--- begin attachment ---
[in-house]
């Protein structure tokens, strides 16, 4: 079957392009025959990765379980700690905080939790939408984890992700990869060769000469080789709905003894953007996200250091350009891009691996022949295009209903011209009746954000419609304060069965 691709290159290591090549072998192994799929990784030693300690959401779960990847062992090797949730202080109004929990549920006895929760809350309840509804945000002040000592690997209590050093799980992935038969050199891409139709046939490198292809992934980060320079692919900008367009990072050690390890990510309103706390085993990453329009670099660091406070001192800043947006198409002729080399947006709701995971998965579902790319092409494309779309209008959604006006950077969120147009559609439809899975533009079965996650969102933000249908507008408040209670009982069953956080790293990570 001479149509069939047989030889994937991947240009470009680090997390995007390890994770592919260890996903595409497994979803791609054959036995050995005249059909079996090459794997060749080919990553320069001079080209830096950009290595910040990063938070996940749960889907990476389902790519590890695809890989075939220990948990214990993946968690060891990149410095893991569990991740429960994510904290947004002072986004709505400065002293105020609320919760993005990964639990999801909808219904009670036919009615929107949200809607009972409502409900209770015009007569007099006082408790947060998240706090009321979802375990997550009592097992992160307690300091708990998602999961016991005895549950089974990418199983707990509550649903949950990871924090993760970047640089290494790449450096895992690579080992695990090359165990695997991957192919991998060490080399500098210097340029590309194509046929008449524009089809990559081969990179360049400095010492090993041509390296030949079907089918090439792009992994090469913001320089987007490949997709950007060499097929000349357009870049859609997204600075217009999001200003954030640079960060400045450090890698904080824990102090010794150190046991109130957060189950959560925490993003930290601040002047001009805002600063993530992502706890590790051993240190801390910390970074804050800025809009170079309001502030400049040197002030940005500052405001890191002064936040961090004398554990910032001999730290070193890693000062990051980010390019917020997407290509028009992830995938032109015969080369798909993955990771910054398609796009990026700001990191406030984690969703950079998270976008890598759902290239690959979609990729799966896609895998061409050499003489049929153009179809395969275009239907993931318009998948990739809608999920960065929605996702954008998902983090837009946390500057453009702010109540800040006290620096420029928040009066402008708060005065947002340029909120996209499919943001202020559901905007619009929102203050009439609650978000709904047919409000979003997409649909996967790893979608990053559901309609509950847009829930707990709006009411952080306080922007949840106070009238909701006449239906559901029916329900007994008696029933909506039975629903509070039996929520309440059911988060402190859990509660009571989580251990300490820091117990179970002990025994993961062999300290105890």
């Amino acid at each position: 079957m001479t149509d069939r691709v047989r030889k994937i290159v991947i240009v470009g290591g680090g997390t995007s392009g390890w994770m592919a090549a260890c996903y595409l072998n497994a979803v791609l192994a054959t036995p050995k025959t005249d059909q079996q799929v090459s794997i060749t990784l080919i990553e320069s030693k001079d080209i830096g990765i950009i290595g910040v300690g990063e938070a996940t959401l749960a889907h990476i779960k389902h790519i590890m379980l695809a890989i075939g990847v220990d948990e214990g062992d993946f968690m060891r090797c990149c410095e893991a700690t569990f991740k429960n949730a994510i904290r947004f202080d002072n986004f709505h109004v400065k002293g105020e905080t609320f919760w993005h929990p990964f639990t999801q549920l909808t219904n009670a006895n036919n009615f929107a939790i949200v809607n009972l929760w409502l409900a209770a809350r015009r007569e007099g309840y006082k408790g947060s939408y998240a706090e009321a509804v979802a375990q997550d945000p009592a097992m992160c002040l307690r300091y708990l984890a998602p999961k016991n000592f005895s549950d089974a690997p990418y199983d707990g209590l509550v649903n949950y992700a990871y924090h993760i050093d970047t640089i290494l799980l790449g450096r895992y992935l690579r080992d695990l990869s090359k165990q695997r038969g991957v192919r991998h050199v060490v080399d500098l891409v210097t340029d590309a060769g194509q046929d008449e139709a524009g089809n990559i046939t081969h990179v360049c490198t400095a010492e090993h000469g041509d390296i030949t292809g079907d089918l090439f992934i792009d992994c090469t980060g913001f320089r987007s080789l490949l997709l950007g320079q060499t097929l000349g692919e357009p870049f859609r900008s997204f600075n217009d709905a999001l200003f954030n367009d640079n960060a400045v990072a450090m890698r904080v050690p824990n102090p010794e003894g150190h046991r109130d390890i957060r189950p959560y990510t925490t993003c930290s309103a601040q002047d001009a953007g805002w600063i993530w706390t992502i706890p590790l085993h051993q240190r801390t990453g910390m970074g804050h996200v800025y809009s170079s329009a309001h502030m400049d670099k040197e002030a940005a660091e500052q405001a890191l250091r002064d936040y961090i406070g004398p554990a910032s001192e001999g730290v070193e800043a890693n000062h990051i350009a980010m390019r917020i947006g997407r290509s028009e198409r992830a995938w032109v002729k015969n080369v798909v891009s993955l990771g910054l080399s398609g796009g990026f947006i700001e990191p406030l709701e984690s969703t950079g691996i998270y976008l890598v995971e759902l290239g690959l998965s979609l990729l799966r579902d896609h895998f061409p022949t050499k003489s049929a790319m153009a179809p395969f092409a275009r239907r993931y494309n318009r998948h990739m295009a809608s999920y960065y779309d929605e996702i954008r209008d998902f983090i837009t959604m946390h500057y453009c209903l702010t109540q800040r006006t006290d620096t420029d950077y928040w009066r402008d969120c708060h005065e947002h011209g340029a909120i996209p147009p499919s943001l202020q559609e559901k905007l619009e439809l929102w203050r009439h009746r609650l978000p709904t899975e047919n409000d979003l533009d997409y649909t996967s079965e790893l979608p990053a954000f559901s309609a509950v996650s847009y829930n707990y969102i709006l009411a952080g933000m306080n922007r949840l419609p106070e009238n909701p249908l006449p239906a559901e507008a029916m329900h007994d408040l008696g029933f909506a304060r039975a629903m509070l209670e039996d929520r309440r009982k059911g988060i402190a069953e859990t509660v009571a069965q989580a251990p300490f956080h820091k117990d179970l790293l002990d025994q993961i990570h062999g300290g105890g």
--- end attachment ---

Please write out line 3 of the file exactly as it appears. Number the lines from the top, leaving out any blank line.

């Amino acid at each position: 079957m001479t149509d069939r691709v047989r030889k994937i290159v991947i240009v470009g290591g680090g997390t995007s392009g390890w994770m592919a090549a260890c996903y595409l072998n497994a979803v791609l192994a054959t036995p050995k025959t005249d059909q079996q799929v090459s794997i060749t990784l080919i990553e320069s030693k001079d080209i830096g990765i950009i290595g910040v300690g990063e938070a996940t959401l749960a889907h990476i779960k389902h790519i590890m379980l695809a890989i075939g990847v220990d948990e214990g062992d993946f968690m060891r090797c990149c410095e893991a700690t569990f991740k429960n949730a994510i904290r947004f202080d002072n986004f709505h109004v400065k002293g105020e905080t609320f919760w993005h929990p990964f639990t999801q549920l909808t219904n009670a006895n036919n009615f929107a939790i949200v809607n009972l929760w409502l409900a209770a809350r015009r007569e007099g309840y006082k408790g947060s939408y998240a706090e009321a509804v979802a375990q997550d945000p009592a097992m992160c002040l307690r300091y708990l984890a998602p999961k016991n000592f005895s549950d089974a690997p990418y199983d707990g209590l509550v649903n949950y992700a990871y924090h993760i050093d970047t640089i290494l799980l790449g450096r895992y992935l690579r080992d695990l990869s090359k165990q695997r038969g991957v192919r991998h050199v060490v080399d500098l891409v210097t340029d590309a060769g194509q046929d008449e139709a524009g089809n990559i046939t081969h990179v360049c490198t400095a010492e090993h000469g041509d390296i030949t292809g079907d089918l090439f992934i792009d992994c090469t980060g913001f320089r987007s080789l490949l997709l950007g320079q060499t097929l000349g692919e357009p870049f859609r900008s997204f600075n217009d709905a999001l200003f954030n367009d640079n960060a400045v990072a450090m890698r904080v050690p824990n102090p010794e003894g150190h046991r109130d390890i957060r189950p959560y990510t925490t993003c930290s309103a601040q002047d001009a953007g805002w600063i993530w706390t992502i706890p590790l085993h051993q240190r801390t990453g910390m970074g804050h996200v800025y809009s170079s329009a309001h502030m400049d670099k040197e002030a940005a660091e500052q405001a890191l250091r002064d936040y961090i406070g004398p554990a910032s001192e001999g730290v070193e800043a890693n000062h990051i350009a980010m390019r917020i947006g997407r290509s028009e198409r992830a995938w032109v002729k015969n080369v798909v891009s993955l990771g910054l080399s398609g796009g990026f947006i700001e990191p406030l709701e984690s969703t950079g691996i998270y976008l890598v995971e759902l290239g690959l998965s979609l990729l799966r579902d896609h895998f061409p022949t050499k003489s049929a790319m153009a179809p395969f092409a275009r239907r993931y494309n318009r998948h990739m295009a809608s999920y960065y779309d929605e996702i954008r209008d998902f983090i837009t959604m946390h500057y453009c209903l702010t109540q800040r006006t006290d620096t420029d950077y928040w009066r402008d969120c708060h005065e947002h011209g340029a909120i996209p147009p499919s943001l202020q559609e559901k905007l619009e439809l929102w203050r009439h009746r609650l978000p709904t899975e047919n409000d979003l533009d997409y649909t996967s079965e790893l979608p990053a954000f559901s309609a509950v996650s847009y829930n707990y969102i709006l009411a952080g933000m306080n922007r949840l419609p106070e009238n909701p249908l006449p239906a559901e507008a029916m329900h007994d408040l008696g029933f909506a304060r039975a629903m509070l209670e039996d929520r309440r009982k059911g988060i402190a069953e859990t509660v009571a069965q989580a251990p300490f956080h820091k117990d179970l790293l002990d025994q993961i990570h062999g300290g105890g």